religious experience?

It can happen anywhere at anytime, some say

By Matt Russell

Running as often as Lin Gentling does, there's bound to be times when her blisters rub raw, her legs tire out and her spirit gets tested.

Gentling runs four times a week, covering eight to 25 miles each time. She counts more than 140 marathons and 35 ultra-marathon, or 100-mile, races she's finished in her life.


"I can't tell you the number of times that I've had to reach to a higher power to make some deals with God: 'If you get me to the next aid station I'll be a good person,'" she said.

Physical activities such as yoga and tai chi have long been linked to religious experiences, but some observers worry that boundaries between physical and spiritual activities have blurred recently as more people test their physical limits in the search for feelings of awe and transcendence.

"Our culture's prosperity now allows us to approach nirvana by way of death-defying sports," wrote editor Sarah Koops Vanderveen in the spring edition of "Mars Hill Review," a Christian literary magazine. "In many cases, the extremes we go in order to achieve well-being resemble plain old-fashioned penance. Perhaps we find these demanding games and sports so attractive because they offer up martyrdom lite -- a chance to suffer honorably in an otherwise comfortable existence."

Gentling, a 51-year-old revenue analyst at Mayo Medical Center, finds peace and solitude while running. It's time for her to contemplate and appreciate God's creation and deepen her relationship with the divine. That's why she runs such long distances: There's so much to think about.

"What I see in church is more of a organized hour," Gentling said. "When I'm on the trail I have no clue what will come up next or what's going to happen in the next moment. There's no pattern."

Range in intensity

Religious experiences can differ widely in intensity, ranging from a sudden, fleeting, feelings of peace to the extraordinary spiritual experiences at the core of most major religions.

Religious experiences don't have to be confined to an organized church setting, said the Rev. David Simerson of Cornerstone Assembly of God in Austin. "God wants to be involved in our lives 24-7, and not just in an organized setting, but in everything we do," he said.


While Simerson says a sense of the presence of God can hit people while doing something as common as driving, Rochester painter Ann Riggott said a landscape painting can evoke feelings of appreciation for the creativity of God. "As someone who's a Christian I tend to look at things through that point of view," she said.

Music -- from rock to sacred -- is linked to religious experiences had by people from different religions and cultures. "Harmony and dissonance are central religious themes in relation to the cosmos and music conveys both with immediacy and power," said Albert L. Blackwell, author of "The Sacred in Music."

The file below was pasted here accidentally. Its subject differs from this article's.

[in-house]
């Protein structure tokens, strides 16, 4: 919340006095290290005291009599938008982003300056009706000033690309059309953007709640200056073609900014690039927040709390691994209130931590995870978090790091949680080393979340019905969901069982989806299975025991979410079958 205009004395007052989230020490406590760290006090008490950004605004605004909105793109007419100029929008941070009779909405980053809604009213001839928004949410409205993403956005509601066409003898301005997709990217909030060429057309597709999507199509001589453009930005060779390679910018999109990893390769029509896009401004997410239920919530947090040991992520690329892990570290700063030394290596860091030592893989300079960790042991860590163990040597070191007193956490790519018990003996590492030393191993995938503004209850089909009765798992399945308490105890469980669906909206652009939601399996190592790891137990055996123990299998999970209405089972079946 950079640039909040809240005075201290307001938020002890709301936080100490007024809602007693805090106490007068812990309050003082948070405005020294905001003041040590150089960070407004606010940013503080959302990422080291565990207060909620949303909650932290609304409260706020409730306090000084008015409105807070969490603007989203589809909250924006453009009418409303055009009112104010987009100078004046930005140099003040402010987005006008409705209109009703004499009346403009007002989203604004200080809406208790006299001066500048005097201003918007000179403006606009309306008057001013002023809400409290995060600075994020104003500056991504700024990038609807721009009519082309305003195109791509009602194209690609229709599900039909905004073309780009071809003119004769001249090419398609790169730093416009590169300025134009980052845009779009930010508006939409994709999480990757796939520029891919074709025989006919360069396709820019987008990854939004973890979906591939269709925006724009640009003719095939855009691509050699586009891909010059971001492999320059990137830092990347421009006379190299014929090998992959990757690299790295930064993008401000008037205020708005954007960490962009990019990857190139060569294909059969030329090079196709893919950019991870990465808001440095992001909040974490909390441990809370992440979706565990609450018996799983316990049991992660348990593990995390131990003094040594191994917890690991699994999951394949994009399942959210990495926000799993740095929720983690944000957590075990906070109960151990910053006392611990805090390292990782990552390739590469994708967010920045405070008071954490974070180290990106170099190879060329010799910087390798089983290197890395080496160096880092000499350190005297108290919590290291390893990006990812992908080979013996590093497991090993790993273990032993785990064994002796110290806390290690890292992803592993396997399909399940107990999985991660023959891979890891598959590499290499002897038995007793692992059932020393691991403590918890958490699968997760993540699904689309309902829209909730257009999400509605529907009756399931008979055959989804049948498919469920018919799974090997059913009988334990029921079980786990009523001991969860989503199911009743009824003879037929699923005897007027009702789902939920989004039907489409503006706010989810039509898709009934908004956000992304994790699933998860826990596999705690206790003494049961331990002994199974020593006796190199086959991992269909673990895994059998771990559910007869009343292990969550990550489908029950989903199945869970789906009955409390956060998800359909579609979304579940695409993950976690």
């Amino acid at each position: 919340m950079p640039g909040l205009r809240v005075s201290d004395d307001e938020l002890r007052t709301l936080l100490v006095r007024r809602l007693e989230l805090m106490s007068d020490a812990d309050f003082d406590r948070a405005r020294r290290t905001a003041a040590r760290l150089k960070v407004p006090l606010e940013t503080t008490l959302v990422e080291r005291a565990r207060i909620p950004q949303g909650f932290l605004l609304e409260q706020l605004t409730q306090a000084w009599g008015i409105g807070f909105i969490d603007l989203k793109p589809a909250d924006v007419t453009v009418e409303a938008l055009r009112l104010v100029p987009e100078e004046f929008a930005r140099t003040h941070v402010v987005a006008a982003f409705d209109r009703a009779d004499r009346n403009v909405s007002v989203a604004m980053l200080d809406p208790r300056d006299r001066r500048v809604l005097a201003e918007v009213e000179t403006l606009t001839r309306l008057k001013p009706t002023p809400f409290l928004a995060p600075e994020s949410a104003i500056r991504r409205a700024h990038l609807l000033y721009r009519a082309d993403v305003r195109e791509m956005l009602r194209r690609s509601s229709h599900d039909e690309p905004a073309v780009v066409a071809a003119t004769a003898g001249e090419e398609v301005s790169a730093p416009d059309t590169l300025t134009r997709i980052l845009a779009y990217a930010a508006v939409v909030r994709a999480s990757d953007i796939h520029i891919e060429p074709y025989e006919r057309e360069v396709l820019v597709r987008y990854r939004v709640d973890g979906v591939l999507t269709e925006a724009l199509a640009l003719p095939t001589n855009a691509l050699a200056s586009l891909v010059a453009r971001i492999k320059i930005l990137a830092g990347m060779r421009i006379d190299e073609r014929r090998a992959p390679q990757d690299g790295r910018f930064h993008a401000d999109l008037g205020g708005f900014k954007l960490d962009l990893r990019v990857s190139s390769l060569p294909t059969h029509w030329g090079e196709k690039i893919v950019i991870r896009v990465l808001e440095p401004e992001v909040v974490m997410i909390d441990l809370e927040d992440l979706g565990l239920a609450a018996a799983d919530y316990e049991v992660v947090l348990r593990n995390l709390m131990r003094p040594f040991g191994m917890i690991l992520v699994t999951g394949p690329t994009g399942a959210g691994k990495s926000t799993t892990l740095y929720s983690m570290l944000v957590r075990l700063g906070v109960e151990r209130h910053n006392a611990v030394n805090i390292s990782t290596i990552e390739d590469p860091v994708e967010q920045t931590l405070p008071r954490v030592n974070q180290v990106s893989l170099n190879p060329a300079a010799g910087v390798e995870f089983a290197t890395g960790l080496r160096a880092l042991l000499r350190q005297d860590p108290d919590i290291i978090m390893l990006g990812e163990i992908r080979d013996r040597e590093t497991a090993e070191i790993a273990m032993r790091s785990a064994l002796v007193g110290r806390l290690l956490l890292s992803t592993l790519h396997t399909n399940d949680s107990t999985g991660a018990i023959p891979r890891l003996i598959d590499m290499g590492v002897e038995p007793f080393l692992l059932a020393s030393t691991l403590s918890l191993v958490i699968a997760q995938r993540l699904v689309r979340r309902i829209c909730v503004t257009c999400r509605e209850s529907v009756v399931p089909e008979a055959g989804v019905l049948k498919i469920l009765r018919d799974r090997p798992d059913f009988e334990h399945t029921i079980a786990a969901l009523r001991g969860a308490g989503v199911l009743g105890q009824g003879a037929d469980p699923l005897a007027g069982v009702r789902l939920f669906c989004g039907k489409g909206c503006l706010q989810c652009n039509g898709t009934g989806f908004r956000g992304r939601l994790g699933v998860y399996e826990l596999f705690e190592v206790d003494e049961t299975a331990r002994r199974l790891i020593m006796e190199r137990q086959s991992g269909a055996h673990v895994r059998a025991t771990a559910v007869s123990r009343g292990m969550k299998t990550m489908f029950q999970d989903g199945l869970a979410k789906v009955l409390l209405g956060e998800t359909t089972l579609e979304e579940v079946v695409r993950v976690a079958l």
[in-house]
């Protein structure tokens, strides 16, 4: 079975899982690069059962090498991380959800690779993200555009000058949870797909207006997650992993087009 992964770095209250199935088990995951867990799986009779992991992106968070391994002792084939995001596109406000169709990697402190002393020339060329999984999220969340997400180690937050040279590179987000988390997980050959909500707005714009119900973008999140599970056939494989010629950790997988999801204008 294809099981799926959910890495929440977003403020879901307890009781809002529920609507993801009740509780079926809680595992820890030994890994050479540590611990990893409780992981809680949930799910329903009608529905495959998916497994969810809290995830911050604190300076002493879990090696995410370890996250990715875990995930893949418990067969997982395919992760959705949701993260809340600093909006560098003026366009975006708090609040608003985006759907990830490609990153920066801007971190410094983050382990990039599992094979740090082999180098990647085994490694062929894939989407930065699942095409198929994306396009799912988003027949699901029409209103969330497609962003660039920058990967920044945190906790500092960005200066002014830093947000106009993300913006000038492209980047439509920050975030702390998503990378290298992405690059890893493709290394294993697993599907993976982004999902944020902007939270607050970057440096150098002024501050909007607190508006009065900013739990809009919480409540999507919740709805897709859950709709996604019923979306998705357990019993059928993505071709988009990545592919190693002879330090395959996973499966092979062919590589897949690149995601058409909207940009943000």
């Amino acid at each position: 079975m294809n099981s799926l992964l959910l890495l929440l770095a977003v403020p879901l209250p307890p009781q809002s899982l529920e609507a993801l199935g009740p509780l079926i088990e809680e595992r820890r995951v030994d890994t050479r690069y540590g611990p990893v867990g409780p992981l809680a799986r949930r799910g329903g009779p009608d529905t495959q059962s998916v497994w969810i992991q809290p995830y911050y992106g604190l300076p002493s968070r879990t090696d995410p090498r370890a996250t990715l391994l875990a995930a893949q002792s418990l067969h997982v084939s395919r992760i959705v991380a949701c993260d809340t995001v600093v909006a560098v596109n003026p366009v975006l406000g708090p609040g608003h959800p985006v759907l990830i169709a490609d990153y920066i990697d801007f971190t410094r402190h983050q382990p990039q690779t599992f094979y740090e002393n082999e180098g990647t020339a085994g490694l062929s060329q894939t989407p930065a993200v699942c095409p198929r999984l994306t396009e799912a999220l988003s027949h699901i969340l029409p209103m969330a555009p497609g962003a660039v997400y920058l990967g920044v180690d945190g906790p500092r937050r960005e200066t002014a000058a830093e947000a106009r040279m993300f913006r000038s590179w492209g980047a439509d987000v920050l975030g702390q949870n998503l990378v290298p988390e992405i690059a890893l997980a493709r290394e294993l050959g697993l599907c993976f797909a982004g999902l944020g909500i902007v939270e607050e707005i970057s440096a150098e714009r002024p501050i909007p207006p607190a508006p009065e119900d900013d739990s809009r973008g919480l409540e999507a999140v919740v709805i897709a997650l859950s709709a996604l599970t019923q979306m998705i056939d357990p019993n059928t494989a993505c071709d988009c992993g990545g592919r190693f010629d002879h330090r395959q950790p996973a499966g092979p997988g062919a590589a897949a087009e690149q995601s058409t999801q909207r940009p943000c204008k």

"I don't think God puts any parameters or any particular set of circumstances in which to reveal himself to people," said the Rev. Bob Solon of Oak Hills Wesleyan Church in Rochester.

He defines a religious experience as a response to God's grace and revelation of himself to people. The experience could be recovery from addiction, finding peace in the middle of a stressful situation, or finding new meaning in a verse of scripture that a person hadn't found before. "All are equally valid," he said.

'Personal response' to God

Randy Massot, a member of Trinity Presbyterian Church in Rochester, agrees that a relationship with God is necessary in a religious experience.

"When I have a religious experience it's a response, it's a personal response directed to God," he said. "It's not an 'Oh, I feel one with nature' kind of thing. I'm prompted to praise or give thanks to God."

But while endurance tests such as marathon running are often linked to spiritual experiences, the connection isn't automatic.


"I feel like I'm a spiritual person, in a way, but I felt like it was more a lot of hard work that paid off. It wasn't like the lights went on and all of the sudden I saw heaven," said Sabrena Resman of Rochester, who recently ran her 30th marathon.

Mark Comeaux, director of athletics at Crossroads College in Rochester, believes taking care of your body is a spiritual responsibility, not a way of achieving spiritual insight.

"You use your convictions to express yourself as you play," he said. "A person could have an epiphany, all of a sudden understand what the Lord is trying to tell them, while on the ball field. But I don't think that's the norm."

That's not how it is for Gentling, who sees running as a healthy way for her to gain insight and to sort things out with God. "What I do has far greater meaning than putting one foot in front of the other," she said. "I don't run just to run."

Her feelings about the religious aspects of running are so strong that she's written an essay on the subject.

"I am beginning to understand this idea of being connected to both worlds, a part of something larger than myself, the striving toward a wholeness," she wrote. "Spirituality? I try to remember the lessons presented. And I return to the trails for renewals."

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